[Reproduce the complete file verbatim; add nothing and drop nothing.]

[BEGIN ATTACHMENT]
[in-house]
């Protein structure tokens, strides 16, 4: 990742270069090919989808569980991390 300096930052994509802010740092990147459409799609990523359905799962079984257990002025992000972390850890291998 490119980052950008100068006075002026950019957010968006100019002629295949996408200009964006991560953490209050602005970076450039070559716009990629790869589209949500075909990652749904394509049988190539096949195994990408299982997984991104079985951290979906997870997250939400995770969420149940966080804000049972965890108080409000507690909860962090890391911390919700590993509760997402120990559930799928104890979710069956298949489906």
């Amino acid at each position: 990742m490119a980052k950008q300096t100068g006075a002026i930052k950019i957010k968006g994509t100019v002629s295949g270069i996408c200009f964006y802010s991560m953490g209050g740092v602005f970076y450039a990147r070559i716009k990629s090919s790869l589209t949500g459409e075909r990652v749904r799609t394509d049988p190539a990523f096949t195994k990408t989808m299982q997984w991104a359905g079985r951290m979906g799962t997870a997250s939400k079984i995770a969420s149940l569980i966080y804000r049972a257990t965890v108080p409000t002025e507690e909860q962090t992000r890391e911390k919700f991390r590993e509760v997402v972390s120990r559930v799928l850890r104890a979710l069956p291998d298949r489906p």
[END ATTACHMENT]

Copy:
[in-house]
């Protein structure tokens, strides 16, 4: 990742270069090919989808569980991390 300096930052994509802010740092990147459409799609990523359905799962079984257990002025992000972390850890291998 490119980052950008100068006075002026950019957010968006100019002629295949996408200009964006991560953490209050602005970076450039070559716009990629790869589209949500075909990652749904394509049988190539096949195994990408299982997984991104079985951290979906997870997250939400995770969420149940966080804000049972965890108080409000507690909860962090890391911390919700590993509760997402120990559930799928104890979710069956298949489906």
């Amino acid at each position: 990742m490119a980052k950008q300096t100068g006075a002026i930052k950019i957010k968006g994509t100019v002629s295949g270069i996408c200009f964006y802010s991560m953490g209050g740092v602005f970076y450039a990147r070559i716009k990629s090919s790869l589209t949500g459409e075909r990652v749904r799609t394509d049988p190539a990523f096949t195994k990408t989808m299982q997984w991104a359905g079985r951290m979906g799962t997870a997250s939400k079984i995770a969420s149940l569980i966080y804000r049972a257990t965890v108080p409000t002025e507690e909860q962090t992000r890391e911390k919700f991390r590993e509760v997402v972390s120990r559930v799928l850890r104890a979710l069956p291998d298949r489906p």